When people first learn that I swim a few times a week, I generally get one of two reactions. The less-common one is, “Cool! Where do you swim and when can I join you?” The one I hear more often is more along the lines of, “Wow, isn’t that, you know … boring?”
Now, I don’t think swimming is boring at all, but then again, I generally get into the pool with a workout in mind, and when you’re counting your laps and keeping track of your times, I mean, your brain is pretty well engaged. Plus, I tend to swim with others, and even though you can’t exactly chat while swimming, it certainly makes the time pass.
That being said, I understand what people are saying. Swimming is repetitive (stroke, stroke, stroke, breathe, flip, repeat), and if you’re just jumping in and swimming for a set period of time and not paying attention to pace or distance, zoning out and getting bored could be a real problem.
But music would sure help, right?
Finis sent me its Neptune Waterproof MP3 Player ($159.99) a while ago, and while I was super excited about it, I didn’t try it out immediately. I was worried that I’d have trouble loading it up with music and concerned it would be distracting if I tried it while swimming with a group (which I do about 90 percent of the time).
And then I ran into a woman at the pool who was wearing one, and I casually asked her how she liked it. Her response, pretty much verbatim, was, “Oh. My. God. I love it so so so so much. I’ve lost 100 pounds in the past year by coming in and swimming for an hour, and it’s so easy to do because I just listen to music. I put all kinds of music on there, and when certain songs come on, I don’t even feel like I’m working out — it’s more like I’m playing. Try it. Try it!”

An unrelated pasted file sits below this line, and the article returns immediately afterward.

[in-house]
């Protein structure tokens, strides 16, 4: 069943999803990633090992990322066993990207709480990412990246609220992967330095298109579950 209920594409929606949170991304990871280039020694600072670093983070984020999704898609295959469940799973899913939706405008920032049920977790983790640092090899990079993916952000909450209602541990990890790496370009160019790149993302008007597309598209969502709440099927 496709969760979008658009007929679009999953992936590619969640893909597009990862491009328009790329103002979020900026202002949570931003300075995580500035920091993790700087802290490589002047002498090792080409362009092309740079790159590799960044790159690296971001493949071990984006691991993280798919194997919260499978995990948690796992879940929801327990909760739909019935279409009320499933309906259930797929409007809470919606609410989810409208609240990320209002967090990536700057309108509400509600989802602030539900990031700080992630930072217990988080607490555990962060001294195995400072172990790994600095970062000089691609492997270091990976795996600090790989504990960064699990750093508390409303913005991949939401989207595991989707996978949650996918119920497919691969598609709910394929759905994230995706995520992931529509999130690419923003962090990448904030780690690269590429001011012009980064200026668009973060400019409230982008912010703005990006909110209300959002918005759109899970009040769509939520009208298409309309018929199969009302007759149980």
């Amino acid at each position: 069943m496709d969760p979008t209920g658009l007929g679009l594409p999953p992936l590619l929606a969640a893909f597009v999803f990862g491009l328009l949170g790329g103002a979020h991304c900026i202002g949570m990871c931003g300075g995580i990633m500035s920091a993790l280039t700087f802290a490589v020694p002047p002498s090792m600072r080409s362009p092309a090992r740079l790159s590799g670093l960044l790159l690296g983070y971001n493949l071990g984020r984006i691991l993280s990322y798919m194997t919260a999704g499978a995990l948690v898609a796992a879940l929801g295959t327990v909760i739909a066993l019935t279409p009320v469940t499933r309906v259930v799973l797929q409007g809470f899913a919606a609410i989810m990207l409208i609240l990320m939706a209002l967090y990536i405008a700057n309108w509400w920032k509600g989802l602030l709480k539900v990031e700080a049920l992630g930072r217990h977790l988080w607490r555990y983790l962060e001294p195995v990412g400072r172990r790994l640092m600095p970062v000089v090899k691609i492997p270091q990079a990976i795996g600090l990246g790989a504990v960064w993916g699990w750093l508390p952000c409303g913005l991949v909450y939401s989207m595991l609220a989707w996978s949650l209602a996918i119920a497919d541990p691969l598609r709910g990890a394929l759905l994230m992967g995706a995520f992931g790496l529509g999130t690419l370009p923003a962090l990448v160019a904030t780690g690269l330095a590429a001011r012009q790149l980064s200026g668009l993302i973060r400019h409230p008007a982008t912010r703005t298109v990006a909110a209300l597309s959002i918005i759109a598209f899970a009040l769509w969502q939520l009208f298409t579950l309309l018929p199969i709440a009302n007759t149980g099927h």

I popped underwater with her Neptune held up to my temples — rather than using earbuds, the Neptune uses Bone Conduction audio transmission, which allows the music to travel from your cheekbones right into your inner ear, and the sound quality is kind of phenomenal — and I was blown away by the quality. She was beaming when I surfaced, saying, “See? It’s great!” I agreed.
Unsurprisingly, I decided to set mine up the moment I got home. I was pleased to discover that loading it with music is extremely easy — nothing more than a drag and drop from your computer using the included charging cord. (If your only music is in iTunes, I believe there’s an extra step or two, but if you have it saved as MP3 files elsewhere, it’ll only take you a couple of minutes.)
The next morning, I hit the pool with a playlist full of inspiring and fun songs, and my workout absolutely flew by. I was easily able to change the volume or repeat/skip songs with the controller clipped to my cap. And, my fears about being distracted by the music when swimming with others was unfounded — although the sound is entirely clear underwater, it’s very soft when above the water, so I could hear everything everyone said without needing to remove the speakers.
The only slight downside was that I had a bit of trouble with getting one side of my goggles to fit properly, but I was able to fix with a minor adjustments. It’s a good idea to try it out and get everything fitting properly and comfortably, though, before you settle in for a long set where you don’t want to take any breaks.
Next up, I think I might download some books — I think I would really enjoy a nice, long, aerobic workout while having someone read to me. And I can use my SwimSense to track my laps!
Do you rely on music to get you in the workout groove? Would this help you get more out of swimming? —Kristen